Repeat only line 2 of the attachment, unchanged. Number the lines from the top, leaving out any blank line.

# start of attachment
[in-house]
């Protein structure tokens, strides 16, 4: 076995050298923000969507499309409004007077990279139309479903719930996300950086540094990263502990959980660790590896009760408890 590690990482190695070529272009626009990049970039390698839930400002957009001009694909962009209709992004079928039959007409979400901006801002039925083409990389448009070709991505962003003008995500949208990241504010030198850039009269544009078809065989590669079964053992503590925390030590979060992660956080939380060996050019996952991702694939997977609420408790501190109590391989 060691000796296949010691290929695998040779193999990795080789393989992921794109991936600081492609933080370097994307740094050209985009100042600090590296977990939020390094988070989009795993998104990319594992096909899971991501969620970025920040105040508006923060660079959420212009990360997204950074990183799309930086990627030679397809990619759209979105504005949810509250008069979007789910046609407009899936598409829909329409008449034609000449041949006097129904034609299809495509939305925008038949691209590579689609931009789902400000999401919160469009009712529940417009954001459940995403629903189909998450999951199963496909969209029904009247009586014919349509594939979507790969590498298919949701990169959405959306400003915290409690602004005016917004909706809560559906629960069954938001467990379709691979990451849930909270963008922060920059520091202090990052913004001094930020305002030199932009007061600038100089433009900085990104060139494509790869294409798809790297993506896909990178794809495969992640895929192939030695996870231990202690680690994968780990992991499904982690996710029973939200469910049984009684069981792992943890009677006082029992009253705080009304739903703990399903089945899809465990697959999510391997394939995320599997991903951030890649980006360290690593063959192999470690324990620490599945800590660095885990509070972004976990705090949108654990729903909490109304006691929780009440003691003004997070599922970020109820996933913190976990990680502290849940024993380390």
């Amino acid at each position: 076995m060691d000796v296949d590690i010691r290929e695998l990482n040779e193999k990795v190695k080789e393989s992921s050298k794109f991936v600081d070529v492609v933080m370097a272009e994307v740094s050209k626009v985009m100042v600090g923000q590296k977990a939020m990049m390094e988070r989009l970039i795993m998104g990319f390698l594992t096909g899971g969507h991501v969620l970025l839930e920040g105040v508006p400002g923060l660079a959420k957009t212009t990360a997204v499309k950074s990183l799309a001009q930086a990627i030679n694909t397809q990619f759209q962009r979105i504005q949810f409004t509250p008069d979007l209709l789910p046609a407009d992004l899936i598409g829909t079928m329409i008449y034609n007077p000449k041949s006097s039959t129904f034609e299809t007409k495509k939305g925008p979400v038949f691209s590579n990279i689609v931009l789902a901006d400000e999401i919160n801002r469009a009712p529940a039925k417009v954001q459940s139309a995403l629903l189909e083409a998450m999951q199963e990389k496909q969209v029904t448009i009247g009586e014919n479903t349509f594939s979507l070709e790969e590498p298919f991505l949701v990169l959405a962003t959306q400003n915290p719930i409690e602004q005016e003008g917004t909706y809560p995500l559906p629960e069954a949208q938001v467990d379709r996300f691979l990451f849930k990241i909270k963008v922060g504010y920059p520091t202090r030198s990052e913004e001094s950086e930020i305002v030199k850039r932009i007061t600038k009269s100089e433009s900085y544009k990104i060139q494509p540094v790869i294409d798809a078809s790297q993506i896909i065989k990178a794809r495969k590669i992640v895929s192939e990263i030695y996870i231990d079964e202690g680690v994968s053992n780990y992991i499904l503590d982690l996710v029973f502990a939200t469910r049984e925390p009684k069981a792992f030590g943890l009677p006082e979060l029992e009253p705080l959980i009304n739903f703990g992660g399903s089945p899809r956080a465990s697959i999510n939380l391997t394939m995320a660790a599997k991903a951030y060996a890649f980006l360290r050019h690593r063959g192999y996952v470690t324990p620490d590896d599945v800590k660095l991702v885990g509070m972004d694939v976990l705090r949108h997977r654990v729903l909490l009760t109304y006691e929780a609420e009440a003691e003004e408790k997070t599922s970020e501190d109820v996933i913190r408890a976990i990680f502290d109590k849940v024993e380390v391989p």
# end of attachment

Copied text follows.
């Protein structure tokens, strides 16, 4: 076995050298923000969507499309409004007077990279139309479903719930996300950086540094990263502990959980660790590896009760408890 590690990482190695070529272009626009990049970039390698839930400002957009001009694909962009209709992004079928039959007409979400901006801002039925083409990389448009070709991505962003003008995500949208990241504010030198850039009269544009078809065989590669079964053992503590925390030590979060992660956080939380060996050019996952991702694939997977609420408790501190109590391989 060691000796296949010691290929695998040779193999990795080789393989992921794109991936600081492609933080370097994307740094050209985009100042600090590296977990939020390094988070989009795993998104990319594992096909899971991501969620970025920040105040508006923060660079959420212009990360997204950074990183799309930086990627030679397809990619759209979105504005949810509250008069979007789910046609407009899936598409829909329409008449034609000449041949006097129904034609299809495509939305925008038949691209590579689609931009789902400000999401919160469009009712529940417009954001459940995403629903189909998450999951199963496909969209029904009247009586014919349509594939979507790969590498298919949701990169959405959306400003915290409690602004005016917004909706809560559906629960069954938001467990379709691979990451849930909270963008922060920059520091202090990052913004001094930020305002030199932009007061600038100089433009900085990104060139494509790869294409798809790297993506896909990178794809495969992640895929192939030695996870231990202690680690994968780990992991499904982690996710029973939200469910049984009684069981792992943890009677006082029992009253705080009304739903703990399903089945899809465990697959999510391997394939995320599997991903951030890649980006360290690593063959192999470690324990620490599945800590660095885990509070972004976990705090949108654990729903909490109304006691929780009440003691003004997070599922970020109820996933913190976990990680502290849940024993380390």